What you need to know
An investigation at a 38-year-old nuclear power plant in southern Taiwan has left experts worried about the plant’s safety.
It has been almost 40 years since Taiwan’s Maanshan Nuclear Power Plant in Pingtung — also known as No. 3 — started operating, and safety incidents are becoming more frequent.
Twice this year the plant’s carbon dioxide (CO2) fire protection system was activated to extinguish fires. Operator Taiwan Power Co (Taipower) claims the system was inadvertently triggered. However, an investigation carried out by the Pingtung Country Government has determined that the fire alarm was set off by the short circuit of 30-year-old cables at the plant.
According to Next Magazine, on May 28 the constant-temperature fire protection system of plant’s second gas turbine engine detected high temperatures and started to spray carbon dioxide powder. The engine room soon filled with smoke.
While this was the second such incident this year. In the past two years the fire alarm was activated more than 10 times. In those cases as well, the operator claimed that the fire protection system was activated accidentally.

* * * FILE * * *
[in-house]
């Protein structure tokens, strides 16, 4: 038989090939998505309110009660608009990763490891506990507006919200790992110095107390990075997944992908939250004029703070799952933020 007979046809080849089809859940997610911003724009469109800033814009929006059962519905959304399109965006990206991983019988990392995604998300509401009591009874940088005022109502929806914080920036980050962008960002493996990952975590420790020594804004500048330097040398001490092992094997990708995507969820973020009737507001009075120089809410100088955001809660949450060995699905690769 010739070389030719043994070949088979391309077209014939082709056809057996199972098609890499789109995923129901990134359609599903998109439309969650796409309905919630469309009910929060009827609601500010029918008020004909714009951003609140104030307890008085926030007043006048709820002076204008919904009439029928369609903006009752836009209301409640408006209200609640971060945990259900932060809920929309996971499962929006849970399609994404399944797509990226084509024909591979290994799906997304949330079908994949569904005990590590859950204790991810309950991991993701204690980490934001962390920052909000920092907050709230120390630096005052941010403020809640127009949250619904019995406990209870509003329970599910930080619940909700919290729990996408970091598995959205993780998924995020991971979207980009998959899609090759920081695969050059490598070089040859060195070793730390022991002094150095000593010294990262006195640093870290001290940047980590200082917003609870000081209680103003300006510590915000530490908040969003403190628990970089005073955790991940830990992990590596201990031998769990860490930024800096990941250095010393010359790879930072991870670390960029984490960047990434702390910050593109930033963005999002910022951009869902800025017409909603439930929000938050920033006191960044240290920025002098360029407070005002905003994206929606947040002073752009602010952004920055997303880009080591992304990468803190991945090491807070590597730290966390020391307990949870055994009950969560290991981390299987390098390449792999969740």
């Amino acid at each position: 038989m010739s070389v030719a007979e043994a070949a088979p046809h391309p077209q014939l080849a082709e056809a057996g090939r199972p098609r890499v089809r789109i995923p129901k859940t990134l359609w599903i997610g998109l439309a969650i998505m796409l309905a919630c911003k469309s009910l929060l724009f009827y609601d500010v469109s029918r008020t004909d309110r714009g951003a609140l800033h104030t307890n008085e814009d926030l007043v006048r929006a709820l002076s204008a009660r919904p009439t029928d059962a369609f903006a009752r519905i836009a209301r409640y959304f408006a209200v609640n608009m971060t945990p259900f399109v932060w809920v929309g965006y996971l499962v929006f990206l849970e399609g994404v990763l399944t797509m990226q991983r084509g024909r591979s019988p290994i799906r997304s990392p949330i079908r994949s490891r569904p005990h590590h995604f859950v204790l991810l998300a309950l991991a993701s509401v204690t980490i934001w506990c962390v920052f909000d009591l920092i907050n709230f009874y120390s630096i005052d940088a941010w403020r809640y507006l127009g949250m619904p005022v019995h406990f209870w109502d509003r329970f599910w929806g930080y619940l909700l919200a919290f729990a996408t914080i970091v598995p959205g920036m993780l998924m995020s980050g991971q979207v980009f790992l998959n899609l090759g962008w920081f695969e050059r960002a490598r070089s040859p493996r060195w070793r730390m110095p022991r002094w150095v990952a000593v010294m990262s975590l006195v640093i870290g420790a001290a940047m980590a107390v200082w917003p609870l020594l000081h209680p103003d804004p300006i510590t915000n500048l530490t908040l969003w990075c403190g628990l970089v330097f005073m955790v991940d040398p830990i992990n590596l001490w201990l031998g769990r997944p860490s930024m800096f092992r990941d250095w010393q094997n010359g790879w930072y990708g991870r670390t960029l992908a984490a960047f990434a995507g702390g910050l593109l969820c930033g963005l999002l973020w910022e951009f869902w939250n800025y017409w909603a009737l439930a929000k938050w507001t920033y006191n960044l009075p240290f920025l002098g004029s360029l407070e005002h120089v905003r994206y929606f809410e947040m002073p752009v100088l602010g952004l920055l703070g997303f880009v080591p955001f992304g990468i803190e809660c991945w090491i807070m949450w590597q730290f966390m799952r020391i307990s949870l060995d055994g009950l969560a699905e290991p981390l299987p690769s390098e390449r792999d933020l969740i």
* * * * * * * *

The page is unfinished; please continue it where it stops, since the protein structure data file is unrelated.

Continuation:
The Pingtung County Government recently arranged for independent nuclear experts to inspect the plant.
Their investigation shows that while the fire protection system at the plant is working well, the activation of the system was mainly caused by the short circuit of aging cables. They say the cables have not been replaced since construction of the plant was completed in 1978.
The experts worry that if the cables caught fire, the flames could spread to the engine room and potentially cause a nuclear disaster.
Responding to the investigation's conclusions, Taipower reaffirmed its claim that the fire protection system was activated due to an error signal received by the detective system. There wasn’t any fire and the cables didn’t burn, it says.
The Pingtung County Government said accidents at the Maanshan Nuclear Power Plant have occurred too frequently and that it plans to ramp-up the frequency of inspections.
First Editor: Edward White
Second Editor: Olivia Yang